Growing into their roles: Barrington Stage Summer Youth Theatre director matures with her actors
Photo Gallery | Barrington Stage Youth Theatre's 'The Wiz' at Berkshire Museum
PITTSFIELD — Christine O'Grady has a talent that any parent or teacher might envy: She can get teenagers to listen to her, follow directions and do amazing work — all 13 of them.
For the past decade, the North Kingstown, R.I., native has been the director and choreographer for the summer Youth Theatre production for Barrington Stage Company, managing casts of up to 20 teenagers from Berkshire and Hampden counties, along with a creative and technical crew of company interns and staff members.
Now through Aug. 14, at the Berkshire Museum, she's directing the baker's dozen of youths in "The Wiz," a modern, jazz and funk-filled musical re-telling of "The Wizard of Oz."
How does O'Grady do it?
"She treats you like your a professional," said Brianna Nicola. The rising Pittsfield High School sophomore, who portrays Evillene and shares the role of Glinda, credits O'Grady "for helping her find her dream."
The director-choreographer said she's always been one to push herself and others to "be braver" and "to meet high expectations." She also aims to "pull larger-than-life performances out of high school students."
O'Grady said that three years ago, Nicola was reluctant to speak even a single line on stage. On Friday night, Nicola was featured in two songs in front of a sold-out audience of about 235 people.
"When she opened her mouth this summer to sing, tears filled my eyes. She showed that spark in her," O'Grady said.
Both Nicola and Maya Finston-Fox, who plays Aunt Em, have returned to work with O'Grady and Barrington Stage for a third summer. And work it is, as each cast member earns a stipend from Barrington Stage.
A rising senior at Miss Hall's School, Finston-Fox said that in her summer roles with the company, "I'm not a 17-year-old. I feel like I'm a professional, coming in and doing my job. We have a responsibility, we have to work together and be on time."
The students are also involved in making and caring for props and sets.
Courtney Stewart, who has also been working with O'Grady and BSC's Youth Theatre for the past three seasons, said of his director, "She treats us so professionally.
"Often coming up in youth theater programs ... you're treated like a child. Working with Christine, we have a voice in the creative discussion and are allowed to participate in that process," Stewart said. "There has been so much growing up here."
Asked about her own experience, the effect on O'Grady has been parallel.
"Doing this has really helped me grow as a person and continues to help me professionally," she said.
The first year she directed a Youth Theatre musical production, "High School Musical," she was 30 years old, with a communications degree from Boston University and a master of fine arts degree from Arizona State University, where she studied youth theater, in addition to directing.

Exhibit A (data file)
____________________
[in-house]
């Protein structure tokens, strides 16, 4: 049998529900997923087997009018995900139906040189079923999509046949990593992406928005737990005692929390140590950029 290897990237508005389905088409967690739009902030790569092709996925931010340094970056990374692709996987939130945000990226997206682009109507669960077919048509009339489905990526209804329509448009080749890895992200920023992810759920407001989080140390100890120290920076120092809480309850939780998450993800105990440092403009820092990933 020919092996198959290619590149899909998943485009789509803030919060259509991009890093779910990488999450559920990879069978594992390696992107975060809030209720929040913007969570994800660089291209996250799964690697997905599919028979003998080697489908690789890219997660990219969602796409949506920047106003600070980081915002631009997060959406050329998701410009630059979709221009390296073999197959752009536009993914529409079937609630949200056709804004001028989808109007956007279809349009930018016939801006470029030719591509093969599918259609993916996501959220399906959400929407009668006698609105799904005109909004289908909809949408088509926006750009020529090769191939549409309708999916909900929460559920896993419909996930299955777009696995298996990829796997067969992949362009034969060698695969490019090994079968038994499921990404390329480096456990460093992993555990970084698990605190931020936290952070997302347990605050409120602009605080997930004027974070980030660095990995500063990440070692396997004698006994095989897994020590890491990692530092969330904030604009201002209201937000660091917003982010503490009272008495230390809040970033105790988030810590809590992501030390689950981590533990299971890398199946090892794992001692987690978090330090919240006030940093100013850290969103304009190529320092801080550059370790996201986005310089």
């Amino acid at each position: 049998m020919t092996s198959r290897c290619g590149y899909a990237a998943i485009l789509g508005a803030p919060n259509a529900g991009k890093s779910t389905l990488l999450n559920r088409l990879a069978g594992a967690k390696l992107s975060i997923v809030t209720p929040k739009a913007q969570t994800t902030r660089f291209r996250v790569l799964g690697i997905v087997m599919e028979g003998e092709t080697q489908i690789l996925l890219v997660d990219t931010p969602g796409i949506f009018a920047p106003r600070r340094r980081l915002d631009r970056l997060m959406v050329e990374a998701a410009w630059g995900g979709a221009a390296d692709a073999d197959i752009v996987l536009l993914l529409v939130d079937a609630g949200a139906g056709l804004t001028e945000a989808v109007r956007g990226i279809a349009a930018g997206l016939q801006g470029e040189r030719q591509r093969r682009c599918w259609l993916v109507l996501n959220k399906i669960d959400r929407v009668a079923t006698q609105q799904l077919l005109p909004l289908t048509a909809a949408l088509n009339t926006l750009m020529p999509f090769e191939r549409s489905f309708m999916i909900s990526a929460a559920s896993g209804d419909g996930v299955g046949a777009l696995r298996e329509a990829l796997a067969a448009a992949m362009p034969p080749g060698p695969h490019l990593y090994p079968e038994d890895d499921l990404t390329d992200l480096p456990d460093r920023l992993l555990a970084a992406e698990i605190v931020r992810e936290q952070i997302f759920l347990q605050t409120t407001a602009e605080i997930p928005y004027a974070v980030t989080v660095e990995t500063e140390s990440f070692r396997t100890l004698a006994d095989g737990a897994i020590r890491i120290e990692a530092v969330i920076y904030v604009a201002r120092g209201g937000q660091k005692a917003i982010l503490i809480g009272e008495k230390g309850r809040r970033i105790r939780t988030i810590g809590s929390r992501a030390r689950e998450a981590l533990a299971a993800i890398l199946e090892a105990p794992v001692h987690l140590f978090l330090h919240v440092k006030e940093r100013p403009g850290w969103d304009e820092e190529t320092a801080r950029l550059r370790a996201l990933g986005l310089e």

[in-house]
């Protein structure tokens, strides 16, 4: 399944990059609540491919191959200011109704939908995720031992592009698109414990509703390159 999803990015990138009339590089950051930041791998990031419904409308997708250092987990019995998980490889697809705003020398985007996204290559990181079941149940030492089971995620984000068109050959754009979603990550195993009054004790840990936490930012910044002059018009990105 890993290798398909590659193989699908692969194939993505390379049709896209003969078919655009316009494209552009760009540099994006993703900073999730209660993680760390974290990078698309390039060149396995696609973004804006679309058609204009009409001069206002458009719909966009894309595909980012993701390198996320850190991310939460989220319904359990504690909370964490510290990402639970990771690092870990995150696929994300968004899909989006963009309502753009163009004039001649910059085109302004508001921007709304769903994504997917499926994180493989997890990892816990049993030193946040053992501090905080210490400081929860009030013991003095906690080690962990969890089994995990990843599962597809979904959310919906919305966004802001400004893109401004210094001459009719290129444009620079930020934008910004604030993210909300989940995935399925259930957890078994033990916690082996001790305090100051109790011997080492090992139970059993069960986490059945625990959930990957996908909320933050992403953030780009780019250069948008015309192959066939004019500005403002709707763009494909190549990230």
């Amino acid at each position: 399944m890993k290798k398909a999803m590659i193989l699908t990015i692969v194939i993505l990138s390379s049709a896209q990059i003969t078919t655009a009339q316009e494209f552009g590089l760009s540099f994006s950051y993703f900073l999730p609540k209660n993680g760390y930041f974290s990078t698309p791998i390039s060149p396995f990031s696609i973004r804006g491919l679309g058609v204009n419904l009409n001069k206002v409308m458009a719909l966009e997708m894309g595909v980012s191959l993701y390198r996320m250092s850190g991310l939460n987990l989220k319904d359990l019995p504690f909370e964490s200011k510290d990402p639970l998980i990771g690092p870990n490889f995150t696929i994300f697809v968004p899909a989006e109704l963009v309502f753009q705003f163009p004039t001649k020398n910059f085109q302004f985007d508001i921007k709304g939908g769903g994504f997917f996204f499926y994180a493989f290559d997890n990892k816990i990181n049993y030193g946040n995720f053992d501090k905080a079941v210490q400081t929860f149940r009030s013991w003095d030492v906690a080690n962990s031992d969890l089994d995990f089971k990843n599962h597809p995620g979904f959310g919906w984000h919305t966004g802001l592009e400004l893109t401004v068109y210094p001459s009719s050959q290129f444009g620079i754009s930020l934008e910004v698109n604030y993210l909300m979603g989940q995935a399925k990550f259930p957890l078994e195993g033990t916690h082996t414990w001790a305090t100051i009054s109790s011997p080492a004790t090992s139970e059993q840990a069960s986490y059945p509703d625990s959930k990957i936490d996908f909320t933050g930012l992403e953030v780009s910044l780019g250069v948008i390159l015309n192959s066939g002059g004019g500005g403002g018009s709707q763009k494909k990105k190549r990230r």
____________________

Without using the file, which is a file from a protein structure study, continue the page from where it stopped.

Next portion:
"That first year here, I got to use that. I loved the staff I was working with and the way the Youth Theatre was run — as a pre-professional theater program that promotes incredible practices and standards," O'Grady said.
"That year, I also met my future husband," she said. Jeffrey Roberts was a fellow freelance theater artist, a jazz musician working as an orchestra member for Barrington Stage.
The two, who are based in New York City, loved the Berkshires so much, they even got married here, at what is now Cranwell Spa & Golf Resort in Lenox.
Professionally, O'Grady said she has also met "such incredible friends and collaborators," including costume designer Kristina Sneshkoff, and her future right-hand woman, Natalie Sala.
In 2009, Sala performed under O'Grady's direction in the BSC Youth Theatre production of "High School Musical 2." She now serves as O'Grady's associate director and co-choreographer on "The Wiz" and O'Grady has invited Sala to work with her on other productions in the Berkshires and New York.
"Part of what keeps me coming back is getting to help a group of kids grow up, and helping to give the interns their first design experience. It's also about working with a staff that pushes each other to grow," O'Grady said.
Her young actors say they trust in the director's process, even if it means adding more sound and light effects and choreography cues on Friday afternoon, just hours before an evening performance. It works, it seems, because they make those decisions together.
"It's amazing, because they give you the support to be your best self," Nicola said.
Having that level of responsibility and autonomy, Stewart said, "gives me hope.
"It shows me I'm capable of doing this, of working in a professional setting and putting together a show of merit," he said. "For those of us who are planning to do this as a career — in an uncertain field — I feel better prepared."
Looking at his fellow cast members shimmy, step and sing through a group number, Stewart said, "We've all grown tremendously as artists, and as people, we're closer to our goals and to each other."
iF YOU GO ...
What: Barrington Stage Company presents the Youth Theatre production of "The Wiz."
When: Through Aug. 14. Performances are at 7 p.m. Wednesdays; at 2 and 7 p.m. on Thursdays; 7 p.m. Fridays; and 2 p.m. on Saturdays and Sundays. Added 2 p.m. matinee shows will be held Aug. 3 and 10; with an autism-friendly performance at 2 p.m. Aug. 4.
Where: The Little Cinema auditorium at the Berkshire Museum, 39 South St., Pittsfield.
Tickets: Prices range from $12 to $16, at the Barrington Stage Box Office, 413-236-8888 or barringtonstageco.org.
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